Orville Babcock's Indictment and the CIA Leak Case

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In the wake of the indictment of I. Lewis "Scooter" Libby, Vice President Dick Cheney's chief of staff, Mike Pesca revisits the story of Orville Babcock. He was the top aide for President Ulysses Grant, and the last senior White House official to be indicted while still on the job.


Revelations of wrongdoing at the heart of government are nothing new. It was more than a hundred years ago that the last sitting White House official was charged with a crime. Orville Babcock was an aide to President Ulysses S. Grant. Unlike all the others indicted, Babcock resigned before being charged. NPR's Mike Pesca has Babcock's story.

MIKE PESCA reporting:

The whiskey ring was a kickback scheme that festered during presidential administrations from Lincoln's through Johnson's up until Ulysses S. Grant's second term, when prosecutions finally began. Hundreds were indicted. The highest government official was Orville Elias Babcock, President Grant's right-hand man. By Grant's second term, the once capable brigadier general had become a loose cannon.

Mr. JOHN Y. SIMON (Editor, "The Papers of Ulysses S. Grant"): Babcock is somebody who was always looking out for Babcock.

PESCA: John Y. Simon is the editor of "The Papers of Ulysses S. Grant," 28 volumes thus far.

Mr. SIMON: Babcock is often viewed as the Iago of the Grant administration, the evil genius, the one who makes Grant do the wrong thing, whispers in his ear, who pushes him in the wrong direction.

PESCA: But during the Civil War, Babcock, a West Point graduate, was so trusted an aide to Grant that he was the one selected to deliver the final terms of surrender to Robert E. Lee. The loyalty Grant showed to his aide served him well on the battlefield but undid him at times as president, especially when it came to Babcock. Intercepted telegrams seemed to indicate that Babcock was tipping off Midwestern participants in the ring, which involved siphoning off tax revenue on whiskey. Once Babcock was indicted, Grant made the decision to offer testimony at the trial, an unprecedented step for a president. Brooks D. Simpson, history professor at Arizona State University, says Grant, at first, favored rooting out corruption but began to see the prosecutions as politically motivated.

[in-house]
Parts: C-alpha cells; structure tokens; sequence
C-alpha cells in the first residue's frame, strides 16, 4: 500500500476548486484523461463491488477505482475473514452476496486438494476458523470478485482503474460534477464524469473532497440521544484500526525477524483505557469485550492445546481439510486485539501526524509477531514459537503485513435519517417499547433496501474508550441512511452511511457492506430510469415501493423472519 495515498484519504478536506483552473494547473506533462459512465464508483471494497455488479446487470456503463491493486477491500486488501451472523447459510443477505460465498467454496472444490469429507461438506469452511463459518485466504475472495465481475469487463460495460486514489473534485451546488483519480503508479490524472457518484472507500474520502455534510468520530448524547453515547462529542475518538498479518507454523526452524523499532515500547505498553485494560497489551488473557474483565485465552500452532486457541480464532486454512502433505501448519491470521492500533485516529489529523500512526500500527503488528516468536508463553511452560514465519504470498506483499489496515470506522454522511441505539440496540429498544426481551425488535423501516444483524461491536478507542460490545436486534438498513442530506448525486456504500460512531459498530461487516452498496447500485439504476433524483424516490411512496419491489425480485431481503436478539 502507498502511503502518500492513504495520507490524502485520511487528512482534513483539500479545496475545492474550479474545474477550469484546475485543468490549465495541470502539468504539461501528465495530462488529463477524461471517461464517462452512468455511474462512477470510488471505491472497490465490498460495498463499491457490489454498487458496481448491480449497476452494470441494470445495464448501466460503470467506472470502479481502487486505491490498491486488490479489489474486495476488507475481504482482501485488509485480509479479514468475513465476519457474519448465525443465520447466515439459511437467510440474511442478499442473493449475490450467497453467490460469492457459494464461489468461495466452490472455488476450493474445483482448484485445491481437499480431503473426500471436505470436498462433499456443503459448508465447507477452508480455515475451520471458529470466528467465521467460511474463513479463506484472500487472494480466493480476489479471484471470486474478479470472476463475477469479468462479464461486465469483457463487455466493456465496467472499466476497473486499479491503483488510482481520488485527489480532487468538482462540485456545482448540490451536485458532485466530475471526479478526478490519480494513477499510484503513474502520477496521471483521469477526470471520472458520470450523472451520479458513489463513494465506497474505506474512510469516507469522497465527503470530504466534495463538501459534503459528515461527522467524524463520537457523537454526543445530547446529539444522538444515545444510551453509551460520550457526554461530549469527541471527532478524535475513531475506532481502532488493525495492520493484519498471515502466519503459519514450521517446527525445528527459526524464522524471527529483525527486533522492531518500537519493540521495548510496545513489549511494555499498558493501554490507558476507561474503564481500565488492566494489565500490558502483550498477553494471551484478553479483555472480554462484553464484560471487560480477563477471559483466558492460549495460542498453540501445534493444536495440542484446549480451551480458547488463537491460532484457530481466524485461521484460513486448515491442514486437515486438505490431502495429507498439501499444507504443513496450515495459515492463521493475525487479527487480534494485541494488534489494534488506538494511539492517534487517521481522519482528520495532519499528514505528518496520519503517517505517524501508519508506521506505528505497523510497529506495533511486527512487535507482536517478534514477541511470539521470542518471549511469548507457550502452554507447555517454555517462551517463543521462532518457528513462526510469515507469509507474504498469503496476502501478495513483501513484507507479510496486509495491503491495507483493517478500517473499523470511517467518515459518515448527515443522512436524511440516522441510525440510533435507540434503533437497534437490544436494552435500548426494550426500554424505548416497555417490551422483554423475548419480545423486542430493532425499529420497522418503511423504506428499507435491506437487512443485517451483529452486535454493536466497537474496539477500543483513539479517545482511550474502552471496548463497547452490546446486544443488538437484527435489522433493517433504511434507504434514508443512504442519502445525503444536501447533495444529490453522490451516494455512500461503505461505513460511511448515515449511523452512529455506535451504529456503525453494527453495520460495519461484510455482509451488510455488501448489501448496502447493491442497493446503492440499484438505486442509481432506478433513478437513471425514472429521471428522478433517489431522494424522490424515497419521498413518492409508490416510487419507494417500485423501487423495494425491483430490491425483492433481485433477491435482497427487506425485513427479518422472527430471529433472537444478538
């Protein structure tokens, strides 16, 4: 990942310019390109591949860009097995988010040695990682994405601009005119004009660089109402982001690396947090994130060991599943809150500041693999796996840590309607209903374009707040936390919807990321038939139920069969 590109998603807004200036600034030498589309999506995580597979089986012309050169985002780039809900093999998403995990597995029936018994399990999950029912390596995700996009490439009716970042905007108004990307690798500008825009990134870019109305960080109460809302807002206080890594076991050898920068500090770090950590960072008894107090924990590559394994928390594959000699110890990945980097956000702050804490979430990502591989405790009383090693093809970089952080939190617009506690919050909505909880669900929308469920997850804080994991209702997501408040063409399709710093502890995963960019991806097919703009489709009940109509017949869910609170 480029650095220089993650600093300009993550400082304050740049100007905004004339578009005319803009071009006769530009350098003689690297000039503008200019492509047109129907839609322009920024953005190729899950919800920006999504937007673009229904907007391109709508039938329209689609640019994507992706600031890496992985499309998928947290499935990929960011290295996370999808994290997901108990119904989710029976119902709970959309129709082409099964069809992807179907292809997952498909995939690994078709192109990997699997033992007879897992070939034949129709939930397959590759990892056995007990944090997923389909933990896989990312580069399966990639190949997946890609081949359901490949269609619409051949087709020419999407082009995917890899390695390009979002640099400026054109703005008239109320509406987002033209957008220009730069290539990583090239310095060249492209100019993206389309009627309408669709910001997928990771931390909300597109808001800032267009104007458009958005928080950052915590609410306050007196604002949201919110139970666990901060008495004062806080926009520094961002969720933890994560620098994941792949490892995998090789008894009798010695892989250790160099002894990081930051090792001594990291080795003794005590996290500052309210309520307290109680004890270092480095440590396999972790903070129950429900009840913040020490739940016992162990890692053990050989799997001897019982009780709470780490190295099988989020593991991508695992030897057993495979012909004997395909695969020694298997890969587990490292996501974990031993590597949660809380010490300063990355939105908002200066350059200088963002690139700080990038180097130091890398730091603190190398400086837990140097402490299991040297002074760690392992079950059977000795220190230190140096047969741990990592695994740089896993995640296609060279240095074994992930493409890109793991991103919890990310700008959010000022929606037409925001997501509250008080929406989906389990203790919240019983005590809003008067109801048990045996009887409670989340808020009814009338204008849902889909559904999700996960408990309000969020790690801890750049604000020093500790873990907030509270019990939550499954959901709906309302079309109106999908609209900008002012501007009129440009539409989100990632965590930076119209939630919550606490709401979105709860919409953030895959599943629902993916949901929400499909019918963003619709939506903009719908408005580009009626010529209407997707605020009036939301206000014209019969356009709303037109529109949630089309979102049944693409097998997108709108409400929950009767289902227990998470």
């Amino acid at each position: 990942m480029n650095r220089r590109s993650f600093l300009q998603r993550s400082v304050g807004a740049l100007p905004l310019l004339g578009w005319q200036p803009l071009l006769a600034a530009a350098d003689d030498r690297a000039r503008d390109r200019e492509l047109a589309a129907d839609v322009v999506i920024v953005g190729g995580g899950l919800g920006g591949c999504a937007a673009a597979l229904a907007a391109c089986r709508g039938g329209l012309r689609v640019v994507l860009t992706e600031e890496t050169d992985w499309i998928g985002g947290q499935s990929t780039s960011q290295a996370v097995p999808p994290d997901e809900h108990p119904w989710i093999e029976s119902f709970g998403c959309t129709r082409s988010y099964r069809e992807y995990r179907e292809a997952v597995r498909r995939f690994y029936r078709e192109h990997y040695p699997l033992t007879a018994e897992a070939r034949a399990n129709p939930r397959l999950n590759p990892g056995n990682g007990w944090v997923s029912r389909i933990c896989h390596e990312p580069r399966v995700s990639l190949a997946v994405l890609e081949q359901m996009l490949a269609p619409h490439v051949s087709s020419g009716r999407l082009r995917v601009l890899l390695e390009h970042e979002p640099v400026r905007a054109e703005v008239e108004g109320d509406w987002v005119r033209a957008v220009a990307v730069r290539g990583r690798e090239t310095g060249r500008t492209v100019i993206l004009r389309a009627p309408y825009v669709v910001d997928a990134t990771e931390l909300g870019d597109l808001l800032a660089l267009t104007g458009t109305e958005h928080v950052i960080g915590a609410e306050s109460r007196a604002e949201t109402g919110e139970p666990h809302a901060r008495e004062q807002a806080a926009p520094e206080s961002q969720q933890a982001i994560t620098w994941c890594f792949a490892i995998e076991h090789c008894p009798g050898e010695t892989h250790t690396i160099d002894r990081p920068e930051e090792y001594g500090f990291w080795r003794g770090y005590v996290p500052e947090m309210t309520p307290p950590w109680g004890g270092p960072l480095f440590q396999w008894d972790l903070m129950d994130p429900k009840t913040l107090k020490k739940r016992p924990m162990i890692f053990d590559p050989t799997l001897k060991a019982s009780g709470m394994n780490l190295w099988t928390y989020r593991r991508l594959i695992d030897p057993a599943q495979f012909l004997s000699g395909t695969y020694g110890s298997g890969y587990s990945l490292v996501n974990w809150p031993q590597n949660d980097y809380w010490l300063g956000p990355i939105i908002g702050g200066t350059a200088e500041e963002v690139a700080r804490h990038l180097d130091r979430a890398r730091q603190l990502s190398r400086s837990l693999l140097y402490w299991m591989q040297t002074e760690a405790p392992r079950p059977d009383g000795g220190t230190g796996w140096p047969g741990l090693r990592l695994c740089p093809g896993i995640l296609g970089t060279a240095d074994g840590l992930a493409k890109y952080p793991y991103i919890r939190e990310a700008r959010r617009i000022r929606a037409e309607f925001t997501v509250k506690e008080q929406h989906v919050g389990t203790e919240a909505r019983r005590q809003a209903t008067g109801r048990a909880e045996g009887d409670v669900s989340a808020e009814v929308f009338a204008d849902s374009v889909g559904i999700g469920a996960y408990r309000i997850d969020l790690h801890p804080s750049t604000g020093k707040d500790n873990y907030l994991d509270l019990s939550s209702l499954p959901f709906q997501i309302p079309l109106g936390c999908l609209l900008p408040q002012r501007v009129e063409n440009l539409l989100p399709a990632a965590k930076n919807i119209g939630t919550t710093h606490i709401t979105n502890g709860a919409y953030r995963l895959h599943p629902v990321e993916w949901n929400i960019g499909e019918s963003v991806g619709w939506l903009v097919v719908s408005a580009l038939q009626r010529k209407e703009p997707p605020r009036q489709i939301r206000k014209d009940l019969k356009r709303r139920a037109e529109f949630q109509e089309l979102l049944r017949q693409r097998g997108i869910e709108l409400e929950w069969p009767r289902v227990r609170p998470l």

Professor BROOKS D. SIMPSON (Arizona State University): Grant did what many presidents do, which is that he saw the prosecution against Babcock as a blow against him, an act of disloyalty by political opponents. I think people don't see his defending Babcock as anything more than the vice that accompanies his virtue of personal loyalty.

PESCA: Grant's testimony helped to overpower the prosecution's circumstantial evidence, and a not guilty verdict was returned. While he won in court, Babcock wound up losing the confidence of his patron, as was made clear when he returned to the White House. Brooks Simpson.

Prof. SIMPSON: He went in and wanted to go to work and Grant heard about it and the next day Babcock was told that his services were no longer needed by the administration.

PESCA: Babcock continued to have a career in government, however. He was a highly capable engineer and eventually became a chief lighthouse inspector. The work brought him to Florida, where he supervised the Mosquito Island light station. Not even a year into the project, his boat capsized in what's now Ponce de Leon Inlet, drowning Babcock at the age of 48. The light station was built on the site he selected and still stands today. Orville E. Babcock was buried at Arlington National Cemetery. Five days ago he finally gave up the title of last sitting White House official to be indicted. Mike Pesca, NPR News, New York.

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